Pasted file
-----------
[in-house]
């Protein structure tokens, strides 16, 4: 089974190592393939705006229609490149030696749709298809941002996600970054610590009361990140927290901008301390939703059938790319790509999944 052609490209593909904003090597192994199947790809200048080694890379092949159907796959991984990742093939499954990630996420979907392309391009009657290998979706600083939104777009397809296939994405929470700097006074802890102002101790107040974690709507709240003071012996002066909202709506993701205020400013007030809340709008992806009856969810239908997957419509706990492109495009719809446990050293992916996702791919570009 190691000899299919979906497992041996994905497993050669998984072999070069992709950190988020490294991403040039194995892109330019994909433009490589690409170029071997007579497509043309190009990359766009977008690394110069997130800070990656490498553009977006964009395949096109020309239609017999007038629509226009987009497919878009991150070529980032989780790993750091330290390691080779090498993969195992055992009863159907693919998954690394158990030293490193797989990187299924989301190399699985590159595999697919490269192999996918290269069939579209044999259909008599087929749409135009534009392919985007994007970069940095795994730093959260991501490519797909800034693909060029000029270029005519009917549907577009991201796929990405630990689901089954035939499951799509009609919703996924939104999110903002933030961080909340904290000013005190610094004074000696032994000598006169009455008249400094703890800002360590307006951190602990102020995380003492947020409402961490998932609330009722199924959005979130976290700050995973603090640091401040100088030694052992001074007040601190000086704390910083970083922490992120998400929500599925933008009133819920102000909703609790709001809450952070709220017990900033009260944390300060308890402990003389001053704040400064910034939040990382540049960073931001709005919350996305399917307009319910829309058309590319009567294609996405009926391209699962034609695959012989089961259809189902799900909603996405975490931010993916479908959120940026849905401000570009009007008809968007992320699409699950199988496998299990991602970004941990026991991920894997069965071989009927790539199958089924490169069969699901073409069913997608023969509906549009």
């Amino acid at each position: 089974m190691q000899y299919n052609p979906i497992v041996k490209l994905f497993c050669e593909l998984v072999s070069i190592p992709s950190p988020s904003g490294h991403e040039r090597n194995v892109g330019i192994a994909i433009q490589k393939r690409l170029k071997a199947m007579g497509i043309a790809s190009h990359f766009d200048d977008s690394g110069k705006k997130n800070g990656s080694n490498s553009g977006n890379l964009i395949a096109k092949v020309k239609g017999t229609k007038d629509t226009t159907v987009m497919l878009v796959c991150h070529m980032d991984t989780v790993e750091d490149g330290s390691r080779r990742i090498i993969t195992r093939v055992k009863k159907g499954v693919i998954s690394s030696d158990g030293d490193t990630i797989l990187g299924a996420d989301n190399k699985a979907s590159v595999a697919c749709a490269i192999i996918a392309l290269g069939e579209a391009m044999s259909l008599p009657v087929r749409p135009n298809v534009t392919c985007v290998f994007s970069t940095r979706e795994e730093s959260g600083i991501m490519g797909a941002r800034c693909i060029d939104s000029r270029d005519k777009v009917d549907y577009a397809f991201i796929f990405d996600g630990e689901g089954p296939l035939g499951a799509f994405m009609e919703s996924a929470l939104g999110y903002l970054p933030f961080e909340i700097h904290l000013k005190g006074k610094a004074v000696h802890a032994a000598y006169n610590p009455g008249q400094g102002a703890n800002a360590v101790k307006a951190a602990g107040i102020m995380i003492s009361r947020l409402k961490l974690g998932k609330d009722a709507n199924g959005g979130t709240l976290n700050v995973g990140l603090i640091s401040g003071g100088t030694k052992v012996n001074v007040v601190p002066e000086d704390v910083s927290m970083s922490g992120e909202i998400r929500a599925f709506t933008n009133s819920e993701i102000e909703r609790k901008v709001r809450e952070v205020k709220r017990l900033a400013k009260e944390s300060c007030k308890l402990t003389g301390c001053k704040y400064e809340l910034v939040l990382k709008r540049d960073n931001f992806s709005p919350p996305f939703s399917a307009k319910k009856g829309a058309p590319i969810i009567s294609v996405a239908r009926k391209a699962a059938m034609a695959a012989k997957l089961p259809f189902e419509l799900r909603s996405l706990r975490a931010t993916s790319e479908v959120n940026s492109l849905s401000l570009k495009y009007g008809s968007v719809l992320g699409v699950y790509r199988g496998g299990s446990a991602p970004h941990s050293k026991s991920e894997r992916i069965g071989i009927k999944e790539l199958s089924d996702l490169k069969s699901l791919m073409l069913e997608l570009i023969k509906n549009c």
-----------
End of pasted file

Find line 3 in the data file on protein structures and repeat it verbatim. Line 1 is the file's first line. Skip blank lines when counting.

């Amino acid at each position: 089974m190691q000899y299919n052609p979906i497992v041996k490209l994905f497993c050669e593909l998984v072999s070069i190592p992709s950190p988020s904003g490294h991403e040039r090597n194995v892109g330019i192994a994909i433009q490589k393939r690409l170029k071997a199947m007579g497509i043309a790809s190009h990359f766009d200048d977008s690394g110069k705006k997130n800070g990656s080694n490498s553009g977006n890379l964009i395949a096109k092949v020309k239609g017999t229609k007038d629509t226009t159907v987009m497919l878009v796959c991150h070529m980032d991984t989780v790993e750091d490149g330290s390691r080779r990742i090498i993969t195992r093939v055992k009863k159907g499954v693919i998954s690394s030696d158990g030293d490193t990630i797989l990187g299924a996420d989301n190399k699985a979907s590159v595999a697919c749709a490269i192999i996918a392309l290269g069939e579209a391009m044999s259909l008599p009657v087929r749409p135009n298809v534009t392919c985007v290998f994007s970069t940095r979706e795994e730093s959260g600083i991501m490519g797909a941002r800034c693909i060029d939104s000029r270029d005519k777009v009917d549907y577009a397809f991201i796929f990405d996600g630990e689901g089954p296939l035939g499951a799509f994405m009609e919703s996924a929470l939104g999110y903002l970054p933030f961080e909340i700097h904290l000013k005190g006074k610094a004074v000696h802890a032994a000598y006169n610590p009455g008249q400094g102002a703890n800002a360590v101790k307006a951190a602990g107040i102020m995380i003492s009361r947020l409402k961490l974690g998932k609330d009722a709507n199924g959005g979130t709240l976290n700050v995973g990140l603090i640091s401040g003071g100088t030694k052992v012996n001074v007040v601190p002066e000086d704390v910083s927290m970083s922490g992120e909202i998400r929500a599925f709506t933008n009133s819920e993701i102000e909703r609790k901008v709001r809450e952070v205020k709220r017990l900033a400013k009260e944390s300060c007030k308890l402990t003389g301390c001053k704040y400064e809340l910034v939040l990382k709008r540049d960073n931001f992806s709005p919350p996305f939703s399917a307009k319910k009856g829309a058309p590319i969810i009567s294609v996405a239908r009926k391209a699962a059938m034609a695959a012989k997957l089961p259809f189902e419509l799900r909603s996405l706990r975490a931010t993916s790319e479908v959120n940026s492109l849905s401000l570009k495009y009007g008809s968007v719809l992320g699409v699950y790509r199988g496998g299990s446990a991602p970004h941990s050293k026991s991920e894997r992916i069965g071989i009927k999944e790539l199958s089924d996702l490169k069969s699901l791919m073409l069913e997608l570009i023969k509906n549009c």